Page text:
We landed in large steam shore boats, having travelled from the base in destroyers. The hour was something after 11 at night, and our regiment had orders to land immediately behind a second battalion. Both were accomplished without great difficulty. Three-quarters of a mile were covered with caution, but in close order, until marching over a slope we were hailed by myriads of rifle bullets. Since then movement has been continuous and rapid. At the break of dawn I was ordered with my line to cross the valley beyond. We went forward, ploughed up with shrapnel and high-explosive shell, in a single line which was kept steady, until, after several mad dashes we reached cover under a ridge at the base of the opposite hill. The men, shocked and tormented by the risk, held themselves like true britons. Every man was true to his country's honour and himself. Captain___ himself a candidate for "baptism of fire" could not help but exclaim, "Well, you are a great lot of men!" But the details of that day will be told better than I can express by some who observed but did not take part. I cannot tell you how many casualties there were. Every movement we make, either in entrenchments or behind them, is seized by snipers as an opportunity.
Keighley News report dated 11th September 1915:
It is feared that Lance Corporal Frank Treen of the 8th West Riding Regiment, whose parents reside at 3, Briar Street, Ingrow, Keighley, has been killed in action at the Dardanelles. In a letter to a friend at Ingrow, Private William Watmough, of the same regiment, and a friend of Lance-Corporal Treen's, states that he was killed on the afternoon of August 21.
He was 26 years of age and enlisted along with other local lads twelve months ago. Before enlistment he was employed by Mr William Steel, joiner and builder, Apsley Street, Keighley.
He was a single man and played with the Keighley Harlequins Football Club when that team won the medals a few years ago. He was well known in the Ingrow district. Mr Steel speaks very highly of his character and his willingness in every department of work right from his apprenticeship to the time of enlistment.
CASUALTIES AMONG INGROW SOLDIERS
News has been received that Privates Willie Sawley and William Watmough, of Oak Grove, Ingrow, and of the 8th West Riding Regiment, at the Dardanelles, have been wounded. In a letter to his home Private Sawley says: "I am quite well but for a slight wound I got right through the thigh, which is going on very nicely. We have had a very rough time of it since we landed here, but we are getting our own back from the Turks. We set in on Saturday, the 21st, to advance up a hill, but I can tell you we had a rough time, but glad to say we came off on the top, with a lot of bloodshed... I got wounded on Saturday afternoon, the 21st." - In a letter to a friend at Ingrow, Private Watmough says: "Well, I am still alive, and have never had a scratch - only my wrist knocked up, and am just now having a rest at the base." He then mentions the death of Lance-Corporal Treen, and says "that it knocked all the life out of me when I heard, as he was one of my best pals... How I have got through, God only knows. I am quite convinced it is not my own carefulness and ability that has got me through..."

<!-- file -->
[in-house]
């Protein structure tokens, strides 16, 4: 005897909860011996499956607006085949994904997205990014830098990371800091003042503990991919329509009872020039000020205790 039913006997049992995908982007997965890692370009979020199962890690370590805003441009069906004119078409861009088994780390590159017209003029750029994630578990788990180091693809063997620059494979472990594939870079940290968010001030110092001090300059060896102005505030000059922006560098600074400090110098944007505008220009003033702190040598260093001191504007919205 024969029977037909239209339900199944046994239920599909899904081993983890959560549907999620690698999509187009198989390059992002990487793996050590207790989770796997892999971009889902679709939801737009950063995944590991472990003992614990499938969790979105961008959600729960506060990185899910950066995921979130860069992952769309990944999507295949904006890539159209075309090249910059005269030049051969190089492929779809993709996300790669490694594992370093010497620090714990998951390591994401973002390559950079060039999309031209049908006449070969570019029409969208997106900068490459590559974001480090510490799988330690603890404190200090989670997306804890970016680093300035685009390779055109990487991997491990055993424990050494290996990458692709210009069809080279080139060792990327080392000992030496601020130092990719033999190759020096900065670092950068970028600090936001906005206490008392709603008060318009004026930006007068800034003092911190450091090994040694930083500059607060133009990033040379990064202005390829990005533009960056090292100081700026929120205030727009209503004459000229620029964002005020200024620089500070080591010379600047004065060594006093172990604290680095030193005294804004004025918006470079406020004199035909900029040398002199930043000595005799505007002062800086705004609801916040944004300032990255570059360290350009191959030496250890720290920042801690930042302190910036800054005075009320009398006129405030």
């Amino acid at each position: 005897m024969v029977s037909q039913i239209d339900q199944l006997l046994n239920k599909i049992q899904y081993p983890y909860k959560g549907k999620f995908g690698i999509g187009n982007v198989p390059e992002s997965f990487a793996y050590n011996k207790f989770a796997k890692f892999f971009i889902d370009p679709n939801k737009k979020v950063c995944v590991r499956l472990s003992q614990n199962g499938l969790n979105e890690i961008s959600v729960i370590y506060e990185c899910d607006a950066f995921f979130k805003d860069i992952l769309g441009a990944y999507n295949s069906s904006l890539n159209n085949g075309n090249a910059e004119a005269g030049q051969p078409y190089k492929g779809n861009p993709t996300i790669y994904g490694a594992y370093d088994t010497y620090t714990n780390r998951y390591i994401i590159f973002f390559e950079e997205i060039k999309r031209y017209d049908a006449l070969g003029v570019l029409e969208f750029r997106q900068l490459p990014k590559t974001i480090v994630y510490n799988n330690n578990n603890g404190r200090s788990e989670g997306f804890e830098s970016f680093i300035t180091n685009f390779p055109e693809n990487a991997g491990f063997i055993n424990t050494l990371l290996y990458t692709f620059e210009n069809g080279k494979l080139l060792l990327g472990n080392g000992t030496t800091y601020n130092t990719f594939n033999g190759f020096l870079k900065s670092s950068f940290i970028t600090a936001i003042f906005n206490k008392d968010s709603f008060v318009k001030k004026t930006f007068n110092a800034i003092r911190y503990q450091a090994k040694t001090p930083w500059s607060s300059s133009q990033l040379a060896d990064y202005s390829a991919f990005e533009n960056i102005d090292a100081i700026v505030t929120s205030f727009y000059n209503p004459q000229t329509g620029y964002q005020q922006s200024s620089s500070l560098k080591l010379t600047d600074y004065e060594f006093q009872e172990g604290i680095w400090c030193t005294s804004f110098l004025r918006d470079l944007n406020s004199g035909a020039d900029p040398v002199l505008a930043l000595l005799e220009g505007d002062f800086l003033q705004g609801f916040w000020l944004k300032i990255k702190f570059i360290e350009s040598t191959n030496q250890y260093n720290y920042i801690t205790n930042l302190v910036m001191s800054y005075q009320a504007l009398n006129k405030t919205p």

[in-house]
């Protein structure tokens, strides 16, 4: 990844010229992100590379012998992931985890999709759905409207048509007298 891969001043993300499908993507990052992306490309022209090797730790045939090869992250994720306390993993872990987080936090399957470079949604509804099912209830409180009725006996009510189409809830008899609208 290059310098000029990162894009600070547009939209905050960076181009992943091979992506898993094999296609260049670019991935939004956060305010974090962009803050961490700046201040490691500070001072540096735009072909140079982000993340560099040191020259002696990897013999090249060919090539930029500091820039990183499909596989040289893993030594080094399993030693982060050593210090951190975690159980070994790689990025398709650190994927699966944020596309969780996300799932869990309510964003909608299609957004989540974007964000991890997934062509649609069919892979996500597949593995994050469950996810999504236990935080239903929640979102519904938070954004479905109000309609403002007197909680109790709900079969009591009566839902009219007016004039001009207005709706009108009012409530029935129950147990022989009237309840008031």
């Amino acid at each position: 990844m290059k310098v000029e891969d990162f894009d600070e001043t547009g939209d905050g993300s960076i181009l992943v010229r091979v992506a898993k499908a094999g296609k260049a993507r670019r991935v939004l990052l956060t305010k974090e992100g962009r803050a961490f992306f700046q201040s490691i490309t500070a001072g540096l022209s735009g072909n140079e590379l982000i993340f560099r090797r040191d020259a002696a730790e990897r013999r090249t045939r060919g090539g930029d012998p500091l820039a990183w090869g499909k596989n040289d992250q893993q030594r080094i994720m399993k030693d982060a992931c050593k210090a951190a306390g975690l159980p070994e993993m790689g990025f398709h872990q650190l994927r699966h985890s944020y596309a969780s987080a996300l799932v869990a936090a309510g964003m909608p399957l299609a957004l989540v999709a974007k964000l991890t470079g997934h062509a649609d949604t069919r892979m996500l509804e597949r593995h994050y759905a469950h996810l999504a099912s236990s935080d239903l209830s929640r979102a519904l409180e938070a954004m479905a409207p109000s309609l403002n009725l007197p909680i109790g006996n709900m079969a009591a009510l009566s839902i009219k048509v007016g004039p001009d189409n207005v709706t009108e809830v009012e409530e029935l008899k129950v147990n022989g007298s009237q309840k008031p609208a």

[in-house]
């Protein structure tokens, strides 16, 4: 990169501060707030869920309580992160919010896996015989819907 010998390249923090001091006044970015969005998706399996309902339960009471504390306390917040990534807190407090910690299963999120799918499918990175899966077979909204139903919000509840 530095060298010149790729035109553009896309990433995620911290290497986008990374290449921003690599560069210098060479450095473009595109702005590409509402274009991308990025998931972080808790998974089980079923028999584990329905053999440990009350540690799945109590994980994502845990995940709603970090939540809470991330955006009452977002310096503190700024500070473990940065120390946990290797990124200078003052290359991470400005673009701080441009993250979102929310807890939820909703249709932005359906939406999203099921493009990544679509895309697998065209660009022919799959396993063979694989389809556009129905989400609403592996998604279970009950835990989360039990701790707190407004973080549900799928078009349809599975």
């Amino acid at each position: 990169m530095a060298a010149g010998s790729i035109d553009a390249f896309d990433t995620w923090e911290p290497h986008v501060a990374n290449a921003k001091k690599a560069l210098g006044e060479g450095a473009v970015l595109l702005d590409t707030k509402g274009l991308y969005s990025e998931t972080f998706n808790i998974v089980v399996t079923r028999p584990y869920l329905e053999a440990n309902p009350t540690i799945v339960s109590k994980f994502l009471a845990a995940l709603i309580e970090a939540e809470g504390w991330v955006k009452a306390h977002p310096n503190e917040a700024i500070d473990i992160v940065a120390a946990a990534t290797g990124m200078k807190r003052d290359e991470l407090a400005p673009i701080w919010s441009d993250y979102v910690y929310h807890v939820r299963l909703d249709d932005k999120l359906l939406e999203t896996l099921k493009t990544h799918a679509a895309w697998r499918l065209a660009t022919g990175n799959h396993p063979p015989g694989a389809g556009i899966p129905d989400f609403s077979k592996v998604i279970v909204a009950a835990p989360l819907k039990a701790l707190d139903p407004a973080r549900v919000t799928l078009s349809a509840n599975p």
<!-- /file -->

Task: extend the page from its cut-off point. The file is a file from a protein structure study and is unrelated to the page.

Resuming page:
Frank Treen is remembered on the Ingrow War Memorial next to St. John's Church, the Wesley Place Church roll of honour and the Ingrow Council School roll of honour. He is also named in Keighley's Great War Roll of Honour book which is on display at Keighley Library.
Frank was posthumously awarded the 1914-15 Star, the British War Medal and the Victory Medal for his war service. These would have been received some years after the war by his parents along with his King's Certificate and Memorial Plaque.